We eleven defendants will prove that the very time when we allegedly began this menacing conspiracy we were in fact advocating and organizing all-out support to the Government of the United States. We will prove that all of us taught the duty of upholding the United States Government and of intensifying the anti-Axis war effort and we defendants will put in evidence the honorable war record of the 15,000 American Communists who, in accord with what we taught and advocated, served with the armed forces in the military defense of our country.

We will show with what peaceful intent we taught and advocated, amongst other things, to oppose American support to the unjust and criminal war against the Chinese people waged by the miserable Chiang Kai-shek, to oppose the civil war against the Greeks, waged by the monarchist-fascist puppet of the American masters, with the American people footing the bill, to oppose the Anglo-American oil lords against the new State of Israel, and the people of Indonesia, and to oppose the restoration of the German and Japanese monopolies and war potential under the new management of the American cartelists.

You will see that our Communist Party Constitution acknowledges not only that we learn from Marx and Lenin but that we owe much to and learn from the teachings of men like Thomas Jefferson, Abraham Lincoln, Frederick Douglass, William Sylvis, and Eugene V. Debs.

The prosecution asks this jury for what amounts to a preventative conviction, in order that we Communist leaders may be put under what the Nazis called protective custody. I ask the jury to weigh the prosecution's case against the proof we defendants will offer to establish that we have taught and advocated the duty and necessity to prevent the force and violence of Fascism, imperialists of war and Iynching and anti-Semitism. I ask you to weigh carefully our sincere offer of proof which demonstrates that we Communists are second to none in our devotion to our people and to our country, and that we teach and advocate and practice a program of peace, of democracy, equality, economic security, and social progress.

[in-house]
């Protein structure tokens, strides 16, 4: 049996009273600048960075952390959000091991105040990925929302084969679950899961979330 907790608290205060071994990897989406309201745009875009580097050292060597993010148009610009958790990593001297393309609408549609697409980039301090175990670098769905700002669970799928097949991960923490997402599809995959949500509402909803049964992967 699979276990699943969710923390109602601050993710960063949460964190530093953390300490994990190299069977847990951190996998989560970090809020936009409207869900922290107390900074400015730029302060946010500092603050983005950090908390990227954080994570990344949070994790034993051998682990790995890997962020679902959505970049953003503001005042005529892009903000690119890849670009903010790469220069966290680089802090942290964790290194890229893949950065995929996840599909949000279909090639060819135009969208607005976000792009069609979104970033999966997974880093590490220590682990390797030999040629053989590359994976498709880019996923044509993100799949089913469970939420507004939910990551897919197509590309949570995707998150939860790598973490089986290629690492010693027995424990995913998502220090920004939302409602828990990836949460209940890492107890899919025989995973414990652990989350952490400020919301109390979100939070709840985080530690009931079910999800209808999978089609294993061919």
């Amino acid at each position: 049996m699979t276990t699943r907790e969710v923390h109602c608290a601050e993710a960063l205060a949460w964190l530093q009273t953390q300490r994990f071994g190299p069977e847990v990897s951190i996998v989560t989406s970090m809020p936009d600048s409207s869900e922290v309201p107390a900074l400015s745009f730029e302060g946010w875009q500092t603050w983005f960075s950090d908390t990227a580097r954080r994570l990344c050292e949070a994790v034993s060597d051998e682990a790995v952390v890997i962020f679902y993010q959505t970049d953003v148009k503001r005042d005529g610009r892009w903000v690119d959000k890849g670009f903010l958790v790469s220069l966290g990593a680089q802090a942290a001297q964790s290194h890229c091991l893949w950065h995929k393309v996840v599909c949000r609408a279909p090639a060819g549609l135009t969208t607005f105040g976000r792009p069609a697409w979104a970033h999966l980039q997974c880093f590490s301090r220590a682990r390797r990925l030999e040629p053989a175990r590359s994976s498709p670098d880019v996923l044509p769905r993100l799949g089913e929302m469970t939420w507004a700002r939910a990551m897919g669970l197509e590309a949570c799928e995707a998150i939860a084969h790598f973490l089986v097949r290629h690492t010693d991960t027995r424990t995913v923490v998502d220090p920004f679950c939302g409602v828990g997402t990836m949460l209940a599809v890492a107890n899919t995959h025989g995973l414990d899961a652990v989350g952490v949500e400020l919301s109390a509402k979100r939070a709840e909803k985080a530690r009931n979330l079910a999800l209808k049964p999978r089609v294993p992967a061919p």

(2) Louis Budenz, testimony at the trial of Eugene Dennis and the leaders of the Communist Party (29th March, 1949)

The Communist Party bases itself upon so-called scientific socialism, the theory and practice of so-called scientific socialism as appears in the writings of Marx, Engels, Lenin, and Stalin, therefore as interpreted by Lenin and Stalin who have specifically interpreted scientific socialism to mean that socialism can only be attained by the violent shattering of the capitalist state, and the setting up of a dictatorship of the proletariat by force and violence in place of that state. In the United States this would mean that the Communist Party of the United States is basically committed to the overthrow of the Government of the United States as set up by the Constitution of the United States.